By Marty Lariviere
Some time ago we posted on Wal-Mart’s (NYSE:WMT) attempt to lead the creation of a sustainability index. The idea was to provide consumers with clear guidance on the impact of what they bought. Instead of wondering why one product cost a buck more than a different brand, they would have some information on why. Along the way, it was hoped that such transparency would lead to greater competition between firms to drive costs out of the system in a responsible fashion. So how’s that all going? According to Fortune (Jul 13), not so well, forcing Wal-Mart to back off some of its initial goals.
There are several dimensions to the challenges Wal-Mart has encountered. For one, not everyone has gotten on board. Wal-Mart had hoped to create a standard for the retail industry but other big retailers such as Target (NYSE:TGT) have not signed up. Also, the article suggests that some big brands while going along with Wal-Mart to some extent are not overly thrilled. Further, there have been some administrative headaches like finding program directors. However, the biggest problem appears to be just the daunting nature of the task.
The trouble with any consumer scoring systems is that ultimately consumption is about trade-offs. All products — no matter how “green” — impact the planet in some way. The best a consumer index can do is suggest that one product in some particular way might have less of an impact on the planet than another. To achieve this, mountains of data have to be gathered about the impact of thousands of products across every stage of their life cycle, from raw materials and manufacturing to final disposal, while including social factors like workplace conditions. How much waste was generated by the factory in rural China that made that zipper? How much phosphate was used to make this laundry detergent? Were the chips in that Blu-ray disc player manufactured in an energy-efficient way?
It gets even more complicated once such data are obtained: How should various forms of sustainability be ranked? Is soil erosion less important than carbon emissions? Gary Hirshberg, founder and CEO of Stonyfield Farm, now a subsidiary of the food giant Dannon, has been trying to measure the impact of his own organic yogurt products since the early ’90s. “I’m not saying it’s impossible,” he argues, “but it’s very difficult to do in a credible way.” …
It’s enough to make you wonder whether creating a sustainability index is even worth the Herculean effort. Hirshberg thinks not. A company, for example, might earn high marks for using recyclable packaging, but Hirshberg found that Stonyfield reduced its carbon footprint more by switching to yogurt cups that aren’t recycled. It turns out that cups made from plants and then thrown into landfills generate far fewer greenhouse gas emissions than recycled plastic containers. Similarly, a yogurt company might score high for using organically fed dairy cows, but Hirshberg found that a significant source of his company’s methane emissions — a potent greenhouse gas — is cow burps, of all things. (Stonyfield is in the process of reducing those emissions by tinkering with the feed.)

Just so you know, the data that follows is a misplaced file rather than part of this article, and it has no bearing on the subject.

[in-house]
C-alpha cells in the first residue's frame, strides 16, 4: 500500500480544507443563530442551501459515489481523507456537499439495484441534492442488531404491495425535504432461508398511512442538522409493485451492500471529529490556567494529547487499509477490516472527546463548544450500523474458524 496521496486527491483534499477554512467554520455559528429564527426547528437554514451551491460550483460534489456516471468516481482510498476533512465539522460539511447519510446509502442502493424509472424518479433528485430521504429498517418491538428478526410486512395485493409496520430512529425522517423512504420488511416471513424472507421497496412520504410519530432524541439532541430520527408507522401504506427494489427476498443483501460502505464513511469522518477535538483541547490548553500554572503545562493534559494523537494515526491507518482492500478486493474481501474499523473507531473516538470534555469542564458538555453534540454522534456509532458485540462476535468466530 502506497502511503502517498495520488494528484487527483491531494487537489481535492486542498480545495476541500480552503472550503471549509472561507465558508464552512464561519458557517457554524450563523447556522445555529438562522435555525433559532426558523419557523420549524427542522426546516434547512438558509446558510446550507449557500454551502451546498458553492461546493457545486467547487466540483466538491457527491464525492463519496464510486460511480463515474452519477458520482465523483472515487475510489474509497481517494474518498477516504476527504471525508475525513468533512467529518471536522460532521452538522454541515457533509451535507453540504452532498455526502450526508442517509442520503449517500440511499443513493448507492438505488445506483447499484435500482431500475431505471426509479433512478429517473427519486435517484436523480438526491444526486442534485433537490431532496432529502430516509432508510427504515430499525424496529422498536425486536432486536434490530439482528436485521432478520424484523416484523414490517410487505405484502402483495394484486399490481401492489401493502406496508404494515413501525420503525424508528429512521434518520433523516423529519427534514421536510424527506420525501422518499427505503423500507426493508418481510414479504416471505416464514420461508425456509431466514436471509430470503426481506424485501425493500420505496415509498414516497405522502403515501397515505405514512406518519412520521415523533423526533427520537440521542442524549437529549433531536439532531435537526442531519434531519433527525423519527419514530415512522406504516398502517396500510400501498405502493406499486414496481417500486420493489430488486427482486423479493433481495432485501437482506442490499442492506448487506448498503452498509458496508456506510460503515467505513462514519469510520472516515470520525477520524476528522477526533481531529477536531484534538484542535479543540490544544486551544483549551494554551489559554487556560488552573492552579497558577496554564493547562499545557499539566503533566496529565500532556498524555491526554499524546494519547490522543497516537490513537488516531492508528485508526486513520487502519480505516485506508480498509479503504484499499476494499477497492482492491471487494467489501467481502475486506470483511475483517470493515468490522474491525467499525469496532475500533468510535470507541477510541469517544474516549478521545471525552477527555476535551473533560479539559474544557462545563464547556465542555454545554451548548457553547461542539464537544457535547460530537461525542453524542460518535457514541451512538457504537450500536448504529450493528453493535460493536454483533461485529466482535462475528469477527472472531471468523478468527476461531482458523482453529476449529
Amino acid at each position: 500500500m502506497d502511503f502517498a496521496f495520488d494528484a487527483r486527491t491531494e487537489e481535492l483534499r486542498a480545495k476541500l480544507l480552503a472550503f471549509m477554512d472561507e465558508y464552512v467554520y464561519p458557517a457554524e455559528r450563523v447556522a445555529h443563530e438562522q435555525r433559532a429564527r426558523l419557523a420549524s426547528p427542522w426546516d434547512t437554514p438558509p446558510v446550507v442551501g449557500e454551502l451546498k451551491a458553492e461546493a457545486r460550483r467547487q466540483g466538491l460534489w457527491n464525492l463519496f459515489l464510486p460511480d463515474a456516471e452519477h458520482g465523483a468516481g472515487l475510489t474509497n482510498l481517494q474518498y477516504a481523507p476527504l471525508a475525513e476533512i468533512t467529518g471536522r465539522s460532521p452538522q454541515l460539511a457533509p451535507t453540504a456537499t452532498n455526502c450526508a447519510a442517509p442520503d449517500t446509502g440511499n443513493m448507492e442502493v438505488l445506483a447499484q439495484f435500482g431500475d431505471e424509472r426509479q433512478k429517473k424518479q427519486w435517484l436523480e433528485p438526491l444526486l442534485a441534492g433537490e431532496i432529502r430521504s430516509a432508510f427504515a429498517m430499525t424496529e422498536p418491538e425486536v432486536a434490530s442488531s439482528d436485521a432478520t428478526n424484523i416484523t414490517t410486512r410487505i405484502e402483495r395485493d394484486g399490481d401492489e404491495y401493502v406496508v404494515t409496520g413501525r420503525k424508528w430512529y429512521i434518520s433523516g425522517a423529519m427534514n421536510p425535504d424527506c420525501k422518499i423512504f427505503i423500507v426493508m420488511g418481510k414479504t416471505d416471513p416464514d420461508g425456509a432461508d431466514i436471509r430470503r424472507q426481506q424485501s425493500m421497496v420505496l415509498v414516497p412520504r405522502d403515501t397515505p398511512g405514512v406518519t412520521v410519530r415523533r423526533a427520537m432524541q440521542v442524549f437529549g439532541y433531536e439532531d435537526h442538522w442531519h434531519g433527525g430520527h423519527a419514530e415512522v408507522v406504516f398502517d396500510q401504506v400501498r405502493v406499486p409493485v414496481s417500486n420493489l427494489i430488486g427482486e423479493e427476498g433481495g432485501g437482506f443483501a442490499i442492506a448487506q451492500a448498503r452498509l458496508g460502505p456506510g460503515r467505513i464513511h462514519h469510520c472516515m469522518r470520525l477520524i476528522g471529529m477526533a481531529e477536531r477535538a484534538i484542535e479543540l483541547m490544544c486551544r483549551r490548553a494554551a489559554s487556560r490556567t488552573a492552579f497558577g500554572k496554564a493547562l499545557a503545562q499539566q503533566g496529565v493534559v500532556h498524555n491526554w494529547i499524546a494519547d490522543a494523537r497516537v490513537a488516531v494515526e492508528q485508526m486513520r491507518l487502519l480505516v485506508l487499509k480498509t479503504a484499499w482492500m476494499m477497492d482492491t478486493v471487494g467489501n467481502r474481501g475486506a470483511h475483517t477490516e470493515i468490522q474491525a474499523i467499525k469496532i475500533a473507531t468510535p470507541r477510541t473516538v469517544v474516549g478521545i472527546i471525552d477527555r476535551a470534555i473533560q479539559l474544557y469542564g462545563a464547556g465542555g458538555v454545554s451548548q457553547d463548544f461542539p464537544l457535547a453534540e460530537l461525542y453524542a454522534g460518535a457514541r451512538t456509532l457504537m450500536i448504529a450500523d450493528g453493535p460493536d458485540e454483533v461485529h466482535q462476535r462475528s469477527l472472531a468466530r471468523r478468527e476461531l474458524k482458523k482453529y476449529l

“In the end we realized that to get a real score is a very costly, complex process that’s probably not worth it,” Hirshberg says. Instead he founded a nonprofit, Climate Counts, that does not rate individual products but scores the world’s largest companies on their commitment to fighting global warming and the transparency of their sustainability efforts.
So, what are the alternatives here? One is to get industry groups to agree on standards. The article gives the example of the Natural Resources Defense Council’s Clean by Design program in the textile and apparel industry. The program identifies best practices for things like water usage in the textile manufacturing. Thus, instead of focusing on measuring and allowing the customer compare, the idea is promulgate good systems. The article says that major retailers like Wal-Mart and Target have signed up for the program but it doesn’t say exactly what that means. Has Wal-Mart committed to only stock goods from mills that follow the Clean by Design program? Or has it only endorsed the idea?
There seem to be pros and cons in comparing the standard approach with imposing an index. If the standards are widely accepted (like having an Underwriters Laboratories on small appliances), they spread best practices and assure some level of improvement. If nothing else, the worst offenders must clean up their act in order to qualify in the market place.
But they do not necessarily provide strong incentives for innovation. The key is meeting the standard, not going one step beyond. An index would seem to put greater emphasis on taking things to the next level. To the extent that what gets measured gets managed, having a publicly known index would reward those who find creative ways to reduce the impact of whatever one is producing — or at least those who find clever ways to game the index.
That gets us back to the problems with Wal-Mart’s efforts. If indices are inherently flawed and require an unrealistic amount of data or rely on questionable data, then they are unlikely to result in meaningful guidance to consumers or reward innovators who find new ways of improving sustainability. That would all suggest that sustainability standards are the best we expect for now.